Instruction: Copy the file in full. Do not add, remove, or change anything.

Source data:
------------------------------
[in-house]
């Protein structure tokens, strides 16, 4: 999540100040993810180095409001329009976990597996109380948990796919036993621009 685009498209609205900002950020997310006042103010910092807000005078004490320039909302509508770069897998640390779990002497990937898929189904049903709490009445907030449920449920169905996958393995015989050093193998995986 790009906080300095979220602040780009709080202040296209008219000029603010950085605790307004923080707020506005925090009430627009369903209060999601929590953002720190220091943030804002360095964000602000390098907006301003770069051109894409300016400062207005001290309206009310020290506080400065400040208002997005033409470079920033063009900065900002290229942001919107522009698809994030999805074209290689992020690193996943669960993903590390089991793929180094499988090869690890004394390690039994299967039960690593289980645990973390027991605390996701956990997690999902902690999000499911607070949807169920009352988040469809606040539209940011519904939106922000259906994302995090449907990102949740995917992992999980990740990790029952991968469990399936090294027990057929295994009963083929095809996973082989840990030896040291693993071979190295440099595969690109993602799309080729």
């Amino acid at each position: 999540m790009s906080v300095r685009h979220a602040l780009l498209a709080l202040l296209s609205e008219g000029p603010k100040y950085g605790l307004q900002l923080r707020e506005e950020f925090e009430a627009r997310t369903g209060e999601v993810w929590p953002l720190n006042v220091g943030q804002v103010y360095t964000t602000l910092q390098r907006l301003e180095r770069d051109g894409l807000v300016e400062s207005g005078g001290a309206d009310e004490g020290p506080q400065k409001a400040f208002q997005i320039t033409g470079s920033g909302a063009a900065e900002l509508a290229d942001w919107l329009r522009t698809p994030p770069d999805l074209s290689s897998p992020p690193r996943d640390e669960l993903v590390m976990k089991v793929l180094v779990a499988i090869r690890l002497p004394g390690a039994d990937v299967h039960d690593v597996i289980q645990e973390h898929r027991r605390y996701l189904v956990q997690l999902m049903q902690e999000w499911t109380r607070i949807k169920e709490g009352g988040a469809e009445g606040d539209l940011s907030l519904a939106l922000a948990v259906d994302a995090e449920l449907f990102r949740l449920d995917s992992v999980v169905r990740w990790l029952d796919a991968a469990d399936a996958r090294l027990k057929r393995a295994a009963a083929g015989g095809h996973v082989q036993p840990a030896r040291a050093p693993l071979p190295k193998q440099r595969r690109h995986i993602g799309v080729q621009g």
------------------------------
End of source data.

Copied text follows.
[in-house]
């Protein structure tokens, strides 16, 4: 999540100040993810180095409001329009976990597996109380948990796919036993621009 685009498209609205900002950020997310006042103010910092807000005078004490320039909302509508770069897998640390779990002497990937898929189904049903709490009445907030449920449920169905996958393995015989050093193998995986 790009906080300095979220602040780009709080202040296209008219000029603010950085605790307004923080707020506005925090009430627009369903209060999601929590953002720190220091943030804002360095964000602000390098907006301003770069051109894409300016400062207005001290309206009310020290506080400065400040208002997005033409470079920033063009900065900002290229942001919107522009698809994030999805074209290689992020690193996943669960993903590390089991793929180094499988090869690890004394390690039994299967039960690593289980645990973390027991605390996701956990997690999902902690999000499911607070949807169920009352988040469809606040539209940011519904939106922000259906994302995090449907990102949740995917992992999980990740990790029952991968469990399936090294027990057929295994009963083929095809996973082989840990030896040291693993071979190295440099595969690109993602799309080729």
């Amino acid at each position: 999540m790009s906080v300095r685009h979220a602040l780009l498209a709080l202040l296209s609205e008219g000029p603010k100040y950085g605790l307004q900002l923080r707020e506005e950020f925090e009430a627009r997310t369903g209060e999601v993810w929590p953002l720190n006042v220091g943030q804002v103010y360095t964000t602000l910092q390098r907006l301003e180095r770069d051109g894409l807000v300016e400062s207005g005078g001290a309206d009310e004490g020290p506080q400065k409001a400040f208002q997005i320039t033409g470079s920033g909302a063009a900065e900002l509508a290229d942001w919107l329009r522009t698809p994030p770069d999805l074209s290689s897998p992020p690193r996943d640390e669960l993903v590390m976990k089991v793929l180094v779990a499988i090869r690890l002497p004394g390690a039994d990937v299967h039960d690593v597996i289980q645990e973390h898929r027991r605390y996701l189904v956990q997690l999902m049903q902690e999000w499911t109380r607070i949807k169920e709490g009352g988040a469809e009445g606040d539209l940011s907030l519904a939106l922000a948990v259906d994302a995090e449920l449907f990102r949740l449920d995917s992992v999980v169905r990740w990790l029952d796919a991968a469990d399936a996958r090294l027990k057929r393995a295994a009963a083929g015989g095809h996973v082989q036993p840990a030896r040291a050093p693993l071979p190295k193998q440099r595969r690109h995986i993602g799309v080729q621009g």